As rentals rise let us learn from Europe

JAMES SHERWOOD-ROGERS
JAMES SHERWOOD-ROGERS, MANAGING DIRECTOR, QUEST

With a recent Halifax study reporting that two-thirds of 20 to 45 year olds believe they have no prospect of buying a home, the focus on first-time buyers and their difficulties continues to hit the headlines.

The market share for first-timers decreased for the second consecutive month in April.

The average age of a first-time buyer is now 38 and according to Moneysupermarket.com, average deposits are 23% of a property’s value, making it tough for anyone making their first purchase.

With figures like this, it is no surprise that many are renting but is it too early to start drawing comparisons with our European counterparts, where renting is more common than purchasing?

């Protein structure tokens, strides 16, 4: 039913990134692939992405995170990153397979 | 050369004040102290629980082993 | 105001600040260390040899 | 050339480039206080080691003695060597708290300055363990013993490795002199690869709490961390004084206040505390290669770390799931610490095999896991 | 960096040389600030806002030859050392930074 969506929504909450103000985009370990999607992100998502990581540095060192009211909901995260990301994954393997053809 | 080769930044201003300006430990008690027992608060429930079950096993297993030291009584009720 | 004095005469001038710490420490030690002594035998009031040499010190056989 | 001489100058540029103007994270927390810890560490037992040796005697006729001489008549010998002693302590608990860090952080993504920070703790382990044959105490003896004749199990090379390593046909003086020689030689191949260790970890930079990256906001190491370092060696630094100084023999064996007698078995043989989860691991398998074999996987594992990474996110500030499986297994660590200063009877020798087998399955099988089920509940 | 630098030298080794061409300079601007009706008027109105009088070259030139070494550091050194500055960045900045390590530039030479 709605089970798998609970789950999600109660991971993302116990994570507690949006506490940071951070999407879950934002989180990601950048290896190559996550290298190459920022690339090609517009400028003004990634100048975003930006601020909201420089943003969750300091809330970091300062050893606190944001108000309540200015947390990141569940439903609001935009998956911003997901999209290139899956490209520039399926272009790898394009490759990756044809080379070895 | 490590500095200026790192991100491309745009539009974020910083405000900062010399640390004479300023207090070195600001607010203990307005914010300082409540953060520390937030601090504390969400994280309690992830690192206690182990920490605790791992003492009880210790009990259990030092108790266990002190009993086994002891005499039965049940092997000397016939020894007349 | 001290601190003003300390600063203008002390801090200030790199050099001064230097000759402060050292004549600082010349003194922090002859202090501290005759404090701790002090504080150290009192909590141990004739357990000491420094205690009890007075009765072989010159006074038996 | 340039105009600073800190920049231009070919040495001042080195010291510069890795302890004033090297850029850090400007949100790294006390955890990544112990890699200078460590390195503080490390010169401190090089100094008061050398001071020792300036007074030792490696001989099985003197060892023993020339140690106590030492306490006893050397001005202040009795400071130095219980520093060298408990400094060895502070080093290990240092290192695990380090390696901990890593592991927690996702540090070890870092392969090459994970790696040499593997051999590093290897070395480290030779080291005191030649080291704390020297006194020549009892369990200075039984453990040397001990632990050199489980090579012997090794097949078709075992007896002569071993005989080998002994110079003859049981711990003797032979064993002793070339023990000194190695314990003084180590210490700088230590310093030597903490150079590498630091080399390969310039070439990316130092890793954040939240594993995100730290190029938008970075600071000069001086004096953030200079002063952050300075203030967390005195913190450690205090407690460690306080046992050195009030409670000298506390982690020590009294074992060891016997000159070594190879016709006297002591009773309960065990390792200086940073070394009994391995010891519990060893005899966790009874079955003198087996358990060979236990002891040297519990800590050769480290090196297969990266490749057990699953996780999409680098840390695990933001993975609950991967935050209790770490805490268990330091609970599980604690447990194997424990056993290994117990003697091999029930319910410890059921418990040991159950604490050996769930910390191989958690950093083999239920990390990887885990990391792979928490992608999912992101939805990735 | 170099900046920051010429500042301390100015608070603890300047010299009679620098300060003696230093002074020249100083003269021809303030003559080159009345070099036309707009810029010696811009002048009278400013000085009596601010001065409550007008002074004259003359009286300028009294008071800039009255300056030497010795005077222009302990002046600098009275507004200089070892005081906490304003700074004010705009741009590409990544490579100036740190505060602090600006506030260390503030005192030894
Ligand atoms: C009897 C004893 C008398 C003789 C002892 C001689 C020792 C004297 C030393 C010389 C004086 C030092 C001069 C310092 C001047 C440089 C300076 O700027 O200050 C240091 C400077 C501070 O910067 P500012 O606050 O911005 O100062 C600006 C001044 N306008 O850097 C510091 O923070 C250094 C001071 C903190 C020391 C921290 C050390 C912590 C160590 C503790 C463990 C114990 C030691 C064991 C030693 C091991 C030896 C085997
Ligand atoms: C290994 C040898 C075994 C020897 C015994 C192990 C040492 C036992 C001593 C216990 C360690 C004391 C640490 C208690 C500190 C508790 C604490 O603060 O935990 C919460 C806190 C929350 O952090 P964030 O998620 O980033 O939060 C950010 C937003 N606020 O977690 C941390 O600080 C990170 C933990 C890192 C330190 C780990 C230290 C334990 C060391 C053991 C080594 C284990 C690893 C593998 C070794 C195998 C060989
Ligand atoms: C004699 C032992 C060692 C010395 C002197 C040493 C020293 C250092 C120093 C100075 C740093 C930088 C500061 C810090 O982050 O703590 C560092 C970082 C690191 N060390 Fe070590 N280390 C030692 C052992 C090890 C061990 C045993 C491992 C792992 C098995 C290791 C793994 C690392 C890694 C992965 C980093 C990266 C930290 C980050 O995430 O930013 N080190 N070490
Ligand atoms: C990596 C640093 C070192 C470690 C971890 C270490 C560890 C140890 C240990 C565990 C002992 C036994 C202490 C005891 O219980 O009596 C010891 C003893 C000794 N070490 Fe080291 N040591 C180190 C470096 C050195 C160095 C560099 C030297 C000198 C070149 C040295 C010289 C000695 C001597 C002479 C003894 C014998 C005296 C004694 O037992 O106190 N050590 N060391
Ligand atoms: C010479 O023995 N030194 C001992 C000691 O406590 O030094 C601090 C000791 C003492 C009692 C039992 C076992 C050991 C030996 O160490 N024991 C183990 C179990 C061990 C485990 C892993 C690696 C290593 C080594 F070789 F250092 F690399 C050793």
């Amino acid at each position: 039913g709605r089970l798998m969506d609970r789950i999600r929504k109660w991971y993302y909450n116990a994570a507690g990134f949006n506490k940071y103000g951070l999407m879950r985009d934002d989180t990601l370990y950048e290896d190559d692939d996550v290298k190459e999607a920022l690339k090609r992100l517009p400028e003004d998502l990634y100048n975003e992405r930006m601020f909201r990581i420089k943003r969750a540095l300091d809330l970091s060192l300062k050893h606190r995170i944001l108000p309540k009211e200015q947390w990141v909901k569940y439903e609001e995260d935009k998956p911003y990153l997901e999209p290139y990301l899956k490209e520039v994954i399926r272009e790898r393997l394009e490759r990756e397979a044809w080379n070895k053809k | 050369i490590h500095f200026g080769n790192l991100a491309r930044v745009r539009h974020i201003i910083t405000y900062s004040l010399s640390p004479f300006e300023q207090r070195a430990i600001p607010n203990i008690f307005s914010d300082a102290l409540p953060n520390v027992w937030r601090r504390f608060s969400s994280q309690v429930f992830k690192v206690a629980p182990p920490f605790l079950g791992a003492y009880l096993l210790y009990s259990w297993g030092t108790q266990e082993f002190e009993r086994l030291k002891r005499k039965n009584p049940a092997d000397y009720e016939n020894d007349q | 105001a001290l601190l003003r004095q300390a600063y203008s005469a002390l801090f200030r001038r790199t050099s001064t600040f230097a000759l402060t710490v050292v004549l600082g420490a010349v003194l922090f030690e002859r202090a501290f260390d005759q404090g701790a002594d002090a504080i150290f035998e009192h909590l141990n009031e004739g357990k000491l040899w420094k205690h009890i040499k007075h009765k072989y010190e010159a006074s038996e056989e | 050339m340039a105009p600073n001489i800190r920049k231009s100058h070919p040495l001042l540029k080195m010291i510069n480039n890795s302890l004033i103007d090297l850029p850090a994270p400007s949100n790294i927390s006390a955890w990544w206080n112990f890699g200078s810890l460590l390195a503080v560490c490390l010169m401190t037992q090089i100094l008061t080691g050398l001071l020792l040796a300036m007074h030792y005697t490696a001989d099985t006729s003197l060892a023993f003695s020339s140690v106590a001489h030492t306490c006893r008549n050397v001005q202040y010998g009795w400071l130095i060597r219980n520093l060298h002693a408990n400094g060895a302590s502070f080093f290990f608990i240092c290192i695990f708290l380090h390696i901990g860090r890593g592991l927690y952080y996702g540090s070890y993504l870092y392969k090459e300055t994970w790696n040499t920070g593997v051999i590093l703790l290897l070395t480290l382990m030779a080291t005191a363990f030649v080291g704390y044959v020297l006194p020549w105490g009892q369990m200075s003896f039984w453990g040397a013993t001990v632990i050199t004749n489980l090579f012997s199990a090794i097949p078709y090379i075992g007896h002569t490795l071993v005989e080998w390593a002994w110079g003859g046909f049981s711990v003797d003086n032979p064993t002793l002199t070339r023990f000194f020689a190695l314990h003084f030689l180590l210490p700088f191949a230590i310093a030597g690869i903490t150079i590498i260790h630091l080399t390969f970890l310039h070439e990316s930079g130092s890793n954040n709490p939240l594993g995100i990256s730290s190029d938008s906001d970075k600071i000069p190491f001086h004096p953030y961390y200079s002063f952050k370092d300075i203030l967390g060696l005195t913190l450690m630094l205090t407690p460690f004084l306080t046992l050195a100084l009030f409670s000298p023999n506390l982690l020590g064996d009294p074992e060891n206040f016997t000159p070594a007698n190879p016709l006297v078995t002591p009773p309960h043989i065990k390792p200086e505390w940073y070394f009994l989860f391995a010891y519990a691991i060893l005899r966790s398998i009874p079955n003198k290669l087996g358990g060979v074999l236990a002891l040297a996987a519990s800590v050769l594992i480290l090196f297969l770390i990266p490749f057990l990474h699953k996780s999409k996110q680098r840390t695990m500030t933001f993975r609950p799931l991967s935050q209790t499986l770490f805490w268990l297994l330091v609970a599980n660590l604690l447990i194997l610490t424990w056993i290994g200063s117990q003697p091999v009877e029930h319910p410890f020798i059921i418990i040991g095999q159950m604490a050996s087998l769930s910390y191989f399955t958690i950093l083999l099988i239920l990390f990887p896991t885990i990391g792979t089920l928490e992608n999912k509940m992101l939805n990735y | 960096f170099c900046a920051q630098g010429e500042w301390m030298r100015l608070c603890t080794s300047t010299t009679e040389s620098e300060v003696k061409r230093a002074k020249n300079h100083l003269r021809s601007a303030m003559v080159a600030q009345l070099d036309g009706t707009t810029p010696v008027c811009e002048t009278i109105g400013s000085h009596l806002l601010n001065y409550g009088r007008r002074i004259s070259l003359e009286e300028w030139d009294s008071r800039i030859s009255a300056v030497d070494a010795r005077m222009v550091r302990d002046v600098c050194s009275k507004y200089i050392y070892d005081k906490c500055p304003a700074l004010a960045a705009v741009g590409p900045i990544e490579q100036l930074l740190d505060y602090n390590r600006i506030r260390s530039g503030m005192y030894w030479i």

Germany has the highest proportion of individuals renting property, with almost six out of 10 renting their home. There are a number of reasons for such high levels, like strict lending criteria and increasing land and property transfer taxes.

There is also an abundance of rentals available to Germany’s population from private investors, housing associations and private housing firms.

A rental index can be accessed to ensure monthly premiums are transparent, long-term lettings are easy to arrange and there is more flexibility on personalising rental property compared with the UK.

With affordable housing in short supply and other factors making it tough to buy, our European neighbours may provide a source of best practice that we can learn from.